This aimless roaming puts us in mind of Schopenhauer who believed we are always striving for the unattainable and never content with ourselves, the result being that 'existence is typified by unrest'. Castel's restiveness causes him to think excessively and his thoughts become fanciful and in the end destructive. As relentlessly pessimistic as his viewpoint might be, listening to Castel 'pondering the absence of meaning' makes for entertaining and strangely beautiful reading (''Was our life nothing more than a sequence of anonymous screams in a desert of indifferent stars?'' he asks himself). Sábato is spot on here, taking us deeper into Castel's diseased mind but without the glut of self-questioning and plotting.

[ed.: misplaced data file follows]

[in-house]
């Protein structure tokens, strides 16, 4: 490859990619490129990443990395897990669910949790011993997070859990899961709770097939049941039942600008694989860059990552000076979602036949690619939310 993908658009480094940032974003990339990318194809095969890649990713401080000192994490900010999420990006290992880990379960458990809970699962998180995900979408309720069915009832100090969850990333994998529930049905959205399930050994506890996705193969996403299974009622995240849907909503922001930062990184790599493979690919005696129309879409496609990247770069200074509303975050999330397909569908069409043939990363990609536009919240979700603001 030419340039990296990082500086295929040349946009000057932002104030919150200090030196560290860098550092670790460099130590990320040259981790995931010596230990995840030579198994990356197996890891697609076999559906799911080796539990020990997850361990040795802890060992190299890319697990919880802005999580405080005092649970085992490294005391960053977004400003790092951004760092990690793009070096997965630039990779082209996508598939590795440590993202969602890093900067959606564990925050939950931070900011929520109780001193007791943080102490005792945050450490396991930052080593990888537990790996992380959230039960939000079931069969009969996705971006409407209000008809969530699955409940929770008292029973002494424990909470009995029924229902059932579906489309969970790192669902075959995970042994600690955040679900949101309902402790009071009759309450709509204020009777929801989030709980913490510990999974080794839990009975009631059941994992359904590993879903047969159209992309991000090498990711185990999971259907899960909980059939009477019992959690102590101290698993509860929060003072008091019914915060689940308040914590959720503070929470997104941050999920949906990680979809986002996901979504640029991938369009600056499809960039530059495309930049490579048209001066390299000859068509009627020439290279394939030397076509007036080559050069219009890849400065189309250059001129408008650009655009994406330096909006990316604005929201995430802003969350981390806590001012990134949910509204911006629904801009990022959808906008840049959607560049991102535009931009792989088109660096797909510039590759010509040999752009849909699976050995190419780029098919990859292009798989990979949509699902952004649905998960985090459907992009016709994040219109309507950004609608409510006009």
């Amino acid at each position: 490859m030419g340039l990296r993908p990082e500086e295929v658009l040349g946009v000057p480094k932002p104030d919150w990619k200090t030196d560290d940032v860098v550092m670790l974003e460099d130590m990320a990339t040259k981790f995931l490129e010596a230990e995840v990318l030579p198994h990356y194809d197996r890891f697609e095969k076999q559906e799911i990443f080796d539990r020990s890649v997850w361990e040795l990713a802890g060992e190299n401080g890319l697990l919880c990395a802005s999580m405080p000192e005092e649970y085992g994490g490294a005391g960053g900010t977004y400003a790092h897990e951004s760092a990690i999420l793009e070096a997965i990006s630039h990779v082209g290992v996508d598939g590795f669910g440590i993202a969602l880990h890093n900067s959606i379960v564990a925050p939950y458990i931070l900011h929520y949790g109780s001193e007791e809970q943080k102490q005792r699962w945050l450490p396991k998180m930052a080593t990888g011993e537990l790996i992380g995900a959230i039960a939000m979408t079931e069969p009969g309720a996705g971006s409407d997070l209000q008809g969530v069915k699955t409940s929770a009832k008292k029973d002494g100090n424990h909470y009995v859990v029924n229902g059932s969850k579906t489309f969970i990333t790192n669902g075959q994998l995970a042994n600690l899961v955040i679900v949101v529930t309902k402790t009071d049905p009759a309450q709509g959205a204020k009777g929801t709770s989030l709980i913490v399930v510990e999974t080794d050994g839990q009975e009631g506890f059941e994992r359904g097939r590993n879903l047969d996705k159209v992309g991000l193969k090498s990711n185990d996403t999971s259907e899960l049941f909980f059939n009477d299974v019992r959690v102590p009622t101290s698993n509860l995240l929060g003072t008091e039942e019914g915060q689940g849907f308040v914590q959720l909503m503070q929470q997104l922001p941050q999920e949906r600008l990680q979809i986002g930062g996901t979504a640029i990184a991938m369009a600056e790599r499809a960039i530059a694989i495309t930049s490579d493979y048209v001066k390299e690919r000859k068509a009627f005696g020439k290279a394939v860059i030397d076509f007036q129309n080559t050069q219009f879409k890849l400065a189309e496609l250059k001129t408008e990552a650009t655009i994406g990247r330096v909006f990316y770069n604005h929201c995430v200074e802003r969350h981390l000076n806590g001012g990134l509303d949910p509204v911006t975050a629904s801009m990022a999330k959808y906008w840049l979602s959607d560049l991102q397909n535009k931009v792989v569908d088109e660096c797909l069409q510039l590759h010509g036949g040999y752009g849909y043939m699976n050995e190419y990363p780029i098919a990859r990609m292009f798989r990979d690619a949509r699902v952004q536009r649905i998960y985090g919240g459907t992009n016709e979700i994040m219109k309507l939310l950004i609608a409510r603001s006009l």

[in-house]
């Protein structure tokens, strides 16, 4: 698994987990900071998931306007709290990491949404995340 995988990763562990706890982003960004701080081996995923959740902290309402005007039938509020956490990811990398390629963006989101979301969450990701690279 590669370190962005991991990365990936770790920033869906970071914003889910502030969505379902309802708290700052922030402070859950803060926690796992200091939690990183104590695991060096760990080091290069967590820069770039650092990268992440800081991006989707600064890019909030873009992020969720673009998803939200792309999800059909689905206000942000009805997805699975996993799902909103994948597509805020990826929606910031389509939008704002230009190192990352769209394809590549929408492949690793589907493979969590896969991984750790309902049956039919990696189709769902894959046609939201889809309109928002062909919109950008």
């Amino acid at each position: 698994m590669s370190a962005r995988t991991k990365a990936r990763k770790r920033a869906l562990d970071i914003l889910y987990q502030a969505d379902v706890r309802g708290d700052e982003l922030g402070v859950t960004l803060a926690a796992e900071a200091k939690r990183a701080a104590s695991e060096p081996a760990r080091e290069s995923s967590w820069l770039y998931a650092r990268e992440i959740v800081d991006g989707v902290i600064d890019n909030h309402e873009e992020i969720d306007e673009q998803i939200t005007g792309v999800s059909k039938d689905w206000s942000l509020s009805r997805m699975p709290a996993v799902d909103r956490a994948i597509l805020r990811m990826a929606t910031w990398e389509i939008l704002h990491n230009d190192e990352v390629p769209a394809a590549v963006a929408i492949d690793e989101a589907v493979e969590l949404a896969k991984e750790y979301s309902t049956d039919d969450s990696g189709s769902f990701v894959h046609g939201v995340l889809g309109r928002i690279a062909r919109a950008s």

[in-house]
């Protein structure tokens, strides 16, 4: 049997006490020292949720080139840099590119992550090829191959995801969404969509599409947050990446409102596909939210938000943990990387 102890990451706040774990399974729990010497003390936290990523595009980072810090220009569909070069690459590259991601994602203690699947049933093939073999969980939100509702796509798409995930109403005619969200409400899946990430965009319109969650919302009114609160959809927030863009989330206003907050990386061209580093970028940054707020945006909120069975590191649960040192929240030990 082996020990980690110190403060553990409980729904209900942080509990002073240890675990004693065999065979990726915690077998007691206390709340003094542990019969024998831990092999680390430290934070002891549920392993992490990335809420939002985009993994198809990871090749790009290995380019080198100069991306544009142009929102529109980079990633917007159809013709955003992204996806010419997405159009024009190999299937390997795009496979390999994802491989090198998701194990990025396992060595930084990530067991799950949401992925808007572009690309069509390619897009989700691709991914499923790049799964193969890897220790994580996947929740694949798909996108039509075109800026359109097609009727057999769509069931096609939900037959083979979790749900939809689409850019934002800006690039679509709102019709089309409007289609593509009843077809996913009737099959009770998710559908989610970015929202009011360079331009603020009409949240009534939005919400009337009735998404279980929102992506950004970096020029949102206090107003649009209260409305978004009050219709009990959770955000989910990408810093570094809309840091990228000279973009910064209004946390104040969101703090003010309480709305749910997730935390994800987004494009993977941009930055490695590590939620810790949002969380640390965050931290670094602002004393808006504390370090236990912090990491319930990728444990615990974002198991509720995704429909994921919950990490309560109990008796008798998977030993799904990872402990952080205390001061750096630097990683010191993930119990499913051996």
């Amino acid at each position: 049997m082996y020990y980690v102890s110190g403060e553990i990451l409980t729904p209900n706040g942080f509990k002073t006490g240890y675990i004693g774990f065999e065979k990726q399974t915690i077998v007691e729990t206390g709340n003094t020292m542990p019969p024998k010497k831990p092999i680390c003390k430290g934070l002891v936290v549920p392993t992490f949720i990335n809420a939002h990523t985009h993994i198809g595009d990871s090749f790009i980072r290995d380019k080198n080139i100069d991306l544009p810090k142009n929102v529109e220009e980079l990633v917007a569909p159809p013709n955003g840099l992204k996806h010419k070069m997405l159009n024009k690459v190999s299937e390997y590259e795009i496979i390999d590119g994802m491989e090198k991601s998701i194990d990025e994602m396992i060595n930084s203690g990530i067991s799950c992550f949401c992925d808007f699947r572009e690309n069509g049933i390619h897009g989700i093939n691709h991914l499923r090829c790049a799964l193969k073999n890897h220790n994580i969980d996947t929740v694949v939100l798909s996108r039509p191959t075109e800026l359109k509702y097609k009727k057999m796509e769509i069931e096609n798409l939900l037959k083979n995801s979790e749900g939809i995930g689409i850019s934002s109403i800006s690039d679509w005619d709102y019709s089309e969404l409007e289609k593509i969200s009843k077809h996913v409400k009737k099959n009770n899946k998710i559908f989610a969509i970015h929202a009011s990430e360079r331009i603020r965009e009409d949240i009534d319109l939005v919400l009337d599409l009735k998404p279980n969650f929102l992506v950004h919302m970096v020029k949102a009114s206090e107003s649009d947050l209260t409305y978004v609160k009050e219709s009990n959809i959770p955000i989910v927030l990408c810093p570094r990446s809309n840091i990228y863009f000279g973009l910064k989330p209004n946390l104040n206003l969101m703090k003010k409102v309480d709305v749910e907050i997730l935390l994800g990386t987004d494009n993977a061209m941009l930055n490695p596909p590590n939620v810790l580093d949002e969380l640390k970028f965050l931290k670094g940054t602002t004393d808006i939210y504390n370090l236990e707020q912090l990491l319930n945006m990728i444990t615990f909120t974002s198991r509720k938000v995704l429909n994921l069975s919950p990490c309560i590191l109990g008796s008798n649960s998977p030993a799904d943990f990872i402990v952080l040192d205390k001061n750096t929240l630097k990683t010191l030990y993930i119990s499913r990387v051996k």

From the too much to the just right. But there are instances where Sábato tips the narrative off the scale in the other direction and doesn't deliver enough. In one scene Castel is on a train, 'indescribably depressed' because María did not come to meet him. He sees from the window a woman standing by a house, watching the train as it passes. 'An opaque thought' crosses his mind: ''I am seeing that woman for the first and last time. I will never in my lifetime see her again.'' His thoughts continue, with the wonderment induced by this woman supplanting the misery caused by María. The woman is a stranger, glimpsed for only a second - 'But I could not rid myself of the thought that, for an instant, she was a part of my life that would never be repeated.'' The train has left her far behind and so it is 'as if she were already dead'. The scene is fleeting, flashing quickly past in keeping with the motion of the train, and the attendant ruminations are momentarily interesting. Indeed, there are echoes with that other grandee of existentialism, Sartre, who said in 'What is Literature?' (1947) that man is the conduit through which things are made manifest: 'With each of our acts, the world reveals to us a new face...if we turn away from this landscape, it will sink back into its dark permanence.' Castel loses sight of the woman and she disappears into the same void from which she also emerged. Sábato impresses here, with action and thinking short and sharp, but in other cases we could do with expansion, more mental unpacking and detailed mulling from Castel on what are really his snatched views of the real world. It is as if Sábato is attempting to insert oases of meaningfulness into Castel's overwhelming desert of meaninglessness, and for this we should commend him, but those observations that are over too soon lean more to the whimsical rather than the consequential, and read like half-baked ideas or petered-out thoughts.